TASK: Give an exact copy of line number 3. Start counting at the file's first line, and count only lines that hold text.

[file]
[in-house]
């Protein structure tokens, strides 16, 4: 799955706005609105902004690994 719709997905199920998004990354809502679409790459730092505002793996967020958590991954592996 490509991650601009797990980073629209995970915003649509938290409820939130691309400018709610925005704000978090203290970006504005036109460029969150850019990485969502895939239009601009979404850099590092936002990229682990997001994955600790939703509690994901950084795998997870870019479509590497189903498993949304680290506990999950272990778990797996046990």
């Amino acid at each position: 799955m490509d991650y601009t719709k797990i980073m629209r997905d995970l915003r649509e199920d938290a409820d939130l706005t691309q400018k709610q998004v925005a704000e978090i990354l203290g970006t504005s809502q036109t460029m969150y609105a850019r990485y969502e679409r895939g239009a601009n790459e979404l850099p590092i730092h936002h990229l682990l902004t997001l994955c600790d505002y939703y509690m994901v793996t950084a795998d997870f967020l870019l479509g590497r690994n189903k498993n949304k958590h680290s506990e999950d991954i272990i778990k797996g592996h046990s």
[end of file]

């Amino acid at each position: 799955m490509d991650y601009t719709k797990i980073m629209r997905d995970l915003r649509e199920d938290a409820d939130l706005t691309q400018k709610q998004v925005a704000e978090i990354l203290g970006t504005s809502q036109t460029m969150y609105a850019r990485y969502e679409r895939g239009a601009n790459e979404l850099p590092i730092h936002h990229l682990l902004t997001l994955c600790d505002y939703y509690m994901v793996t950084a795998d997870f967020l870019l479509g590497r690994n189903k498993n949304k958590h680290s506990e999950d991954i272990i778990k797996g592996h046990s």